Competition Authority: 2022 was year of price shocks in Estonia's electricity, gas market

  • 2023-08-04
  • BNS/TBT Staff

TALLINN – 2022 was a year of price shocks in the Estonian electricity and gas markets, the Competition Authority says in its electricity and gas market review for 2022. 

Kulli Haab, head of the regulation service at the Competition Authority, said the changes that have taken place in the energy sector have been the subject of a lot of attention, as all residents were directly affected by the price increase.

"In addition, Russia's military aggression against Ukraine also had a significant impact on the security of supply and energy security for the global energy sector," Haab said in a press release.

The rise in energy prices, which started in 2021, continued in 2022. In 2022, the Estonian electricity system produced 7,533 gigawatt-hours (GWh) of electricity, 19.3 percent more than the year before. Imports amounted to 7,069 gigawatt-hours and exports to 6,138 gigawatt-hours.

Estonia's domestic electricity consumption was 8,464 gigawatt-hours. In the wholesale market, the trend continued in 2022 whereby imports exceeded exports, meaning that Estonia consumed more than it produced. The average price of electricity in Nord Pool's price area Estonia in 2022 was 192.82 euros per megawatt hour, 122.3 percent higher than the price in 2021. On Aug. 17, 2022, the maximum price of electricity on the Estonian electricity market was 4,000 euros per megawatt hour.

A big change in electricity market regulation took place in 2022 with the introduction of the universal service regulation on Oct. 1, which allowed electricity sellers to offer electricity to households as a universal service, that is, as a regulated price service. The cost price of the universal service is calculated on the basis of the three most cost-effective production facilities. On Sept. 29, the Competition Authority set the provisional universal service production price at 154.08 euros per megawatt-hour.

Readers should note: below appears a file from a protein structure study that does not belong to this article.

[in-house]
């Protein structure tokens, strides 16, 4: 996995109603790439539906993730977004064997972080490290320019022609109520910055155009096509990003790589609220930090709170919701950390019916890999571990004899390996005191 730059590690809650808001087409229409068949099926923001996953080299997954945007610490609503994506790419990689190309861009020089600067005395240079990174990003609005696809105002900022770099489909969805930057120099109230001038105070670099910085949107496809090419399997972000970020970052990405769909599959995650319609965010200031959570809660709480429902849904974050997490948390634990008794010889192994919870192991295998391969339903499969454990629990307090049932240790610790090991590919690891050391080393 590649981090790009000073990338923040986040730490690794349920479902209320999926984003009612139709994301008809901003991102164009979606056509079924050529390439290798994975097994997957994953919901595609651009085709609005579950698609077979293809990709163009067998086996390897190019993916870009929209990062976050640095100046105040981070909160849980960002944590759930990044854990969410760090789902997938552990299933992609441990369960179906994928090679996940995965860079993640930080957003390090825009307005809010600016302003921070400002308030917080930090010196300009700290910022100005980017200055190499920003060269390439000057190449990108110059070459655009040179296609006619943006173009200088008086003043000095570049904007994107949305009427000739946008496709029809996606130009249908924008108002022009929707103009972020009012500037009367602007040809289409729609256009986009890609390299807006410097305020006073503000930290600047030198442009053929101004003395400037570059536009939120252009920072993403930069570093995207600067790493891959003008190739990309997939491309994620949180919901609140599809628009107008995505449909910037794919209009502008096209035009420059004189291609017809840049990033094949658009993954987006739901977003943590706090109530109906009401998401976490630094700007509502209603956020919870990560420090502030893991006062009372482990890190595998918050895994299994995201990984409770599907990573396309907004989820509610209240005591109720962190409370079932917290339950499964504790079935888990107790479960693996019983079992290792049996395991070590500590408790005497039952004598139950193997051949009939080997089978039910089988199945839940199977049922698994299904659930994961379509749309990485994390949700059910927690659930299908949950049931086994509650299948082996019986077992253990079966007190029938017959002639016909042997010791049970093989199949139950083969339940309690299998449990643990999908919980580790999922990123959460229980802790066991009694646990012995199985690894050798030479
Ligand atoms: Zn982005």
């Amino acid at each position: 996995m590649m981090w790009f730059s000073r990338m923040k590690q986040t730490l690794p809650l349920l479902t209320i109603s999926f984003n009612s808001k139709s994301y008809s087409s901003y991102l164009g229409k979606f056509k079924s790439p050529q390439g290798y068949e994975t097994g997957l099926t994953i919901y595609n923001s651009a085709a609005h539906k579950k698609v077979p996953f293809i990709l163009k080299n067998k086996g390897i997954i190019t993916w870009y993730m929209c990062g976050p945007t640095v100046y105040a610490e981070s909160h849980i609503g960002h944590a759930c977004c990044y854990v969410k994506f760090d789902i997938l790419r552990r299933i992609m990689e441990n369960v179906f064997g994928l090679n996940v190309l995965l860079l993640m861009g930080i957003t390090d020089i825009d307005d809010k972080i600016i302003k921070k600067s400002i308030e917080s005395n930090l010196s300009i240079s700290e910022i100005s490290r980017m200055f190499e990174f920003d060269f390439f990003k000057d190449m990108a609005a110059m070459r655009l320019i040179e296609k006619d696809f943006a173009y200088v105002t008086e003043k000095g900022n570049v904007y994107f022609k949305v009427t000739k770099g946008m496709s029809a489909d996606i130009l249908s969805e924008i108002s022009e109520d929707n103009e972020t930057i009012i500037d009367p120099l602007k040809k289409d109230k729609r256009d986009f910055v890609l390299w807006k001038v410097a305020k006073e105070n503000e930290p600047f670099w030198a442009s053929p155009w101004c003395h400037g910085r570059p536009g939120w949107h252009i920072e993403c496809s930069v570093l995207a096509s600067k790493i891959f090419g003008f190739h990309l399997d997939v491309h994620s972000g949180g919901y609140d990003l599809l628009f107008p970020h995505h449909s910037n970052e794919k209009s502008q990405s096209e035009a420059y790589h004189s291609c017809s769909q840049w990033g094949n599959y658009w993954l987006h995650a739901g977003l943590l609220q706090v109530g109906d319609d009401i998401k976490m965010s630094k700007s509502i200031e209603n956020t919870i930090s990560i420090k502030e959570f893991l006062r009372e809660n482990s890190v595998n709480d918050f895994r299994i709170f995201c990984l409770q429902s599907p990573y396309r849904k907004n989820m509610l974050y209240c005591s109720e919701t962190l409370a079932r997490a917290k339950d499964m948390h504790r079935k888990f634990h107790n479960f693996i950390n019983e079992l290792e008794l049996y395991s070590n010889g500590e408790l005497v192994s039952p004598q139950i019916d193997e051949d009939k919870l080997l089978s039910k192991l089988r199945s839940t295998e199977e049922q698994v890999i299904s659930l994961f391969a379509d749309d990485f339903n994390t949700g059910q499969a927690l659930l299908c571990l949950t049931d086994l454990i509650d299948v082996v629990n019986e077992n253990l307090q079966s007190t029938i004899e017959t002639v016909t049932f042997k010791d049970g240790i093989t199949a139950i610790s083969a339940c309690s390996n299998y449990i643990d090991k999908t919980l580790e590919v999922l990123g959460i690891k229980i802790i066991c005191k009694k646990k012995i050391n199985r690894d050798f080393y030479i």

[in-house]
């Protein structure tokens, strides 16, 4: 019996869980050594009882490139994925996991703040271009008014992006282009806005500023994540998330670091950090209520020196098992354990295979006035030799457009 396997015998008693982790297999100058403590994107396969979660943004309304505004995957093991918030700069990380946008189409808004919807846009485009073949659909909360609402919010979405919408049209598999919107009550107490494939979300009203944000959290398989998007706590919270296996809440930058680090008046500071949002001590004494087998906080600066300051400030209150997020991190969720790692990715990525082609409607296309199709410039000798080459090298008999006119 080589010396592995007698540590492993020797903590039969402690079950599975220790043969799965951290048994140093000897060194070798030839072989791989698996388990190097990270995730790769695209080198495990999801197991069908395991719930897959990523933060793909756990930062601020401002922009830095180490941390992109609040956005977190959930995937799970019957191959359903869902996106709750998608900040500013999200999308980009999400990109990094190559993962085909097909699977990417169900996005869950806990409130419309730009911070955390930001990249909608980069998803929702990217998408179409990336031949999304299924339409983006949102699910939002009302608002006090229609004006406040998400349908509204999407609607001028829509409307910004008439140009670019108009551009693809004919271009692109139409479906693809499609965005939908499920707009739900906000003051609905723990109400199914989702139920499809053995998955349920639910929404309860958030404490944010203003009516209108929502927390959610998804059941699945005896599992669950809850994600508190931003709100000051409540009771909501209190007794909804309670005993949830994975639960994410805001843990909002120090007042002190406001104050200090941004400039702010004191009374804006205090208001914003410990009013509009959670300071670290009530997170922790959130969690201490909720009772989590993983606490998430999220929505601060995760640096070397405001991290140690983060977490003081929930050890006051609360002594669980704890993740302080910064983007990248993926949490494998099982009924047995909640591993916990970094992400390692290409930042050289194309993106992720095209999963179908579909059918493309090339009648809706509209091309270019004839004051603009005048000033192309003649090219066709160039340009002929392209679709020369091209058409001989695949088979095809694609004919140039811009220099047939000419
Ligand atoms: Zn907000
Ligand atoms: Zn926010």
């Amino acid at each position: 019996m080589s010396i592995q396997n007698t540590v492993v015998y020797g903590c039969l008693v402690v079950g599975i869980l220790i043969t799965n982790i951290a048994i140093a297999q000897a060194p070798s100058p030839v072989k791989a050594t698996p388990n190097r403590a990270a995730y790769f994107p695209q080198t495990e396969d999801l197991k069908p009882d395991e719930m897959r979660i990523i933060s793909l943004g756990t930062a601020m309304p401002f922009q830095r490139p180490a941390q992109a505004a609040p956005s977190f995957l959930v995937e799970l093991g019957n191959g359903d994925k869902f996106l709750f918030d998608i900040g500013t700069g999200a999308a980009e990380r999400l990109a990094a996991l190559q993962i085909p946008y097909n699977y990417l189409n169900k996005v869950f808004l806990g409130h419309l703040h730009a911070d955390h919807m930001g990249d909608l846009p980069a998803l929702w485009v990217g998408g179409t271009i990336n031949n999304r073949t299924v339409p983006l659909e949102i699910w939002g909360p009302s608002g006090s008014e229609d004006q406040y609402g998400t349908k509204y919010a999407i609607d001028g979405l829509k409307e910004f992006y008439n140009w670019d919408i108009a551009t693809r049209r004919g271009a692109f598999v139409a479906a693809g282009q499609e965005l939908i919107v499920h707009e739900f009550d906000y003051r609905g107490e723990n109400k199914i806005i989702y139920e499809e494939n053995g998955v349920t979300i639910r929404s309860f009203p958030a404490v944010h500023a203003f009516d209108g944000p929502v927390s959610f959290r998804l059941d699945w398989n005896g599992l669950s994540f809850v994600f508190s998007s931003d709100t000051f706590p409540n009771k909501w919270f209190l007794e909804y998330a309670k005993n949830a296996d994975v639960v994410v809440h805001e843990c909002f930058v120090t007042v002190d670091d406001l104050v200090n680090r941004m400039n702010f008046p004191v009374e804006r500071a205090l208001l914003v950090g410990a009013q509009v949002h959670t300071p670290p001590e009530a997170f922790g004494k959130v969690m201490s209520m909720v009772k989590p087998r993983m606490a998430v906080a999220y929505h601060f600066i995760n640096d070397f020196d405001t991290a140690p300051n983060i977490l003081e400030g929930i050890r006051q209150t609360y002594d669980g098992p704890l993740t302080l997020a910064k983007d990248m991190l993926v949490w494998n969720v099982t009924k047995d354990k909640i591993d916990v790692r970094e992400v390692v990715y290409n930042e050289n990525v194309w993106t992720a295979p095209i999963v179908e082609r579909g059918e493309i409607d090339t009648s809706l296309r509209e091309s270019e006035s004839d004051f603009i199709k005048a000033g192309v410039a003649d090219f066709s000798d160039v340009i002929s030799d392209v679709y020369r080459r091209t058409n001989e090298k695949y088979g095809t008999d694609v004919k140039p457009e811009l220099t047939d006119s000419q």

The most significant changes in the natural gas market were related to ensuring the security of gas supply and the large price increase, which started back in 2021. Russia partially cut off gas supplies to members of the European Union, which in turn affected the European gas price index TTF as well as consumption. The European Union responded by issuing a recommendation to voluntarily curtail gas demand by 15 percent.

Estonia decided to stop importing Russian gas by the end of 2022. The Baltic-Finnish region relied on liquefied natural gas (LNG) capacity from the LNG terminal in Klaipeda, Lithuania. However, as the capacity of this terminal was not sufficient to handle the region's entire gas supply in the second half of 2022, LNG reception capacity was developed in Paldiski, Estonia, in 2022, and an additional LNG terminal was set up in Inkoo, Finland.

According to the data of the GET Baltic gas exchange, the average price in 2022 was 130.24 euros per megawatt hour, marking an increase of 106.36 percent compared to the average price for 2021. By August 2022, the price of natural gas on the TTF exchange had risen to a record 339.20 euros per megawatt hour.

The Estonian Competition Authority exercises state supervision in the areas of competition, electricity, natural gas, district heating, mail, public water supply and sewerage, railway, aviation, and port services.